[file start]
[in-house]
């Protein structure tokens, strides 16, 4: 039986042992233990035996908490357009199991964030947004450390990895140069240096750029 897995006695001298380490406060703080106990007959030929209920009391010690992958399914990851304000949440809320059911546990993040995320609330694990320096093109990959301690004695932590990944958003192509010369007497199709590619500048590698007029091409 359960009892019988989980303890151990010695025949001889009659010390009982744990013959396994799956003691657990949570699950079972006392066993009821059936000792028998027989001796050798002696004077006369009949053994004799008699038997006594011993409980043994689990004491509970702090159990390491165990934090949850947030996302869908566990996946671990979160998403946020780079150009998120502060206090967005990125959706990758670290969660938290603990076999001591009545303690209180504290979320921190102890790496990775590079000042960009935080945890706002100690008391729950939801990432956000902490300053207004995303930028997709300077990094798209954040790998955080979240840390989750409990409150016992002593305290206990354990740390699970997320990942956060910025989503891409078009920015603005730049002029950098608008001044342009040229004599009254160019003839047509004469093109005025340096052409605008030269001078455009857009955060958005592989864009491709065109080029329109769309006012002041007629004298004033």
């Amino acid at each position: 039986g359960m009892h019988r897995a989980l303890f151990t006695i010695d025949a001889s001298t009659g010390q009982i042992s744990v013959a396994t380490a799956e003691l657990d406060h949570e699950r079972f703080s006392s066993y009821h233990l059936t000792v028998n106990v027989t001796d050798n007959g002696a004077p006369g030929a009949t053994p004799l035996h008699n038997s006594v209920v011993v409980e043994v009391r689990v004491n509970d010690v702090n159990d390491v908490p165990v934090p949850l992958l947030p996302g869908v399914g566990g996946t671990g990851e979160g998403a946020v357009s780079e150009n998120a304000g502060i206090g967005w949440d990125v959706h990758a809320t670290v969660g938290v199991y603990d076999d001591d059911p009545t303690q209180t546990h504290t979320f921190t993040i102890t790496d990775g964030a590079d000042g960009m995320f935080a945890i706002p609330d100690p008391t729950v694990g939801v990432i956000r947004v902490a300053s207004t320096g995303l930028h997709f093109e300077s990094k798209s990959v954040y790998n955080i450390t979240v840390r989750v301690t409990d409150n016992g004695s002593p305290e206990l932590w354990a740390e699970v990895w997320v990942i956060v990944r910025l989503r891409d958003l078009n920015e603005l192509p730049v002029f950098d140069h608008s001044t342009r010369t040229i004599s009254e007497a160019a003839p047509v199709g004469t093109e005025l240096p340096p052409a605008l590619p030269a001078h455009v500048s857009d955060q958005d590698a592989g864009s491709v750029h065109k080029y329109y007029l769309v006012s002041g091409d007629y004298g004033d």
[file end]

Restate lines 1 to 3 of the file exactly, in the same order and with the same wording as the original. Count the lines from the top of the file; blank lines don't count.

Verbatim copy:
[in-house]
């Protein structure tokens, strides 16, 4: 039986042992233990035996908490357009199991964030947004450390990895140069240096750029 897995006695001298380490406060703080106990007959030929209920009391010690992958399914990851304000949440809320059911546990993040995320609330694990320096093109990959301690004695932590990944958003192509010369007497199709590619500048590698007029091409 359960009892019988989980303890151990010695025949001889009659010390009982744990013959396994799956003691657990949570699950079972006392066993009821059936000792028998027989001796050798002696004077006369009949053994004799008699038997006594011993409980043994689990004491509970702090159990390491165990934090949850947030996302869908566990996946671990979160998403946020780079150009998120502060206090967005990125959706990758670290969660938290603990076999001591009545303690209180504290979320921190102890790496990775590079000042960009935080945890706002100690008391729950939801990432956000902490300053207004995303930028997709300077990094798209954040790998955080979240840390989750409990409150016992002593305290206990354990740390699970997320990942956060910025989503891409078009920015603005730049002029950098608008001044342009040229004599009254160019003839047509004469093109005025340096052409605008030269001078455009857009955060958005592989864009491709065109080029329109769309006012002041007629004298004033």
């Amino acid at each position: 039986g359960m009892h019988r897995a989980l303890f151990t006695i010695d025949a001889s001298t009659g010390q009982i042992s744990v013959a396994t380490a799956e003691l657990d406060h949570e699950r079972f703080s006392s066993y009821h233990l059936t000792v028998n106990v027989t001796d050798n007959g002696a004077p006369g030929a009949t053994p004799l035996h008699n038997s006594v209920v011993v409980e043994v009391r689990v004491n509970d010690v702090n159990d390491v908490p165990v934090p949850l992958l947030p996302g869908v399914g566990g996946t671990g990851e979160g998403a946020v357009s780079e150009n998120a304000g502060i206090g967005w949440d990125v959706h990758a809320t670290v969660g938290v199991y603990d076999d001591d059911p009545t303690q209180t546990h504290t979320f921190t993040i102890t790496d990775g964030a590079d000042g960009m995320f935080a945890i706002p609330d100690p008391t729950v694990g939801v990432i956000r947004v902490a300053s207004t320096g995303l930028h997709f093109e300077s990094k798209s990959v954040y790998n955080i450390t979240v840390r989750v301690t409990d409150n016992g004695s002593p305290e206990l932590w354990a740390e699970v990895w997320v990942i956060v990944r910025l989503r891409d958003l078009n920015e603005l192509p730049v002029f950098d140069h608008s001044t342009r010369t040229i004599s009254e007497a160019a003839p047509v199709g004469t093109e005025l240096p340096p052409a605008l590619p030269a001078h455009v500048s857009d955060q958005d590698a592989g864009s491709v750029h065109k080029y329109y007029l769309v006012s002041g091409d007629y004298g004033d």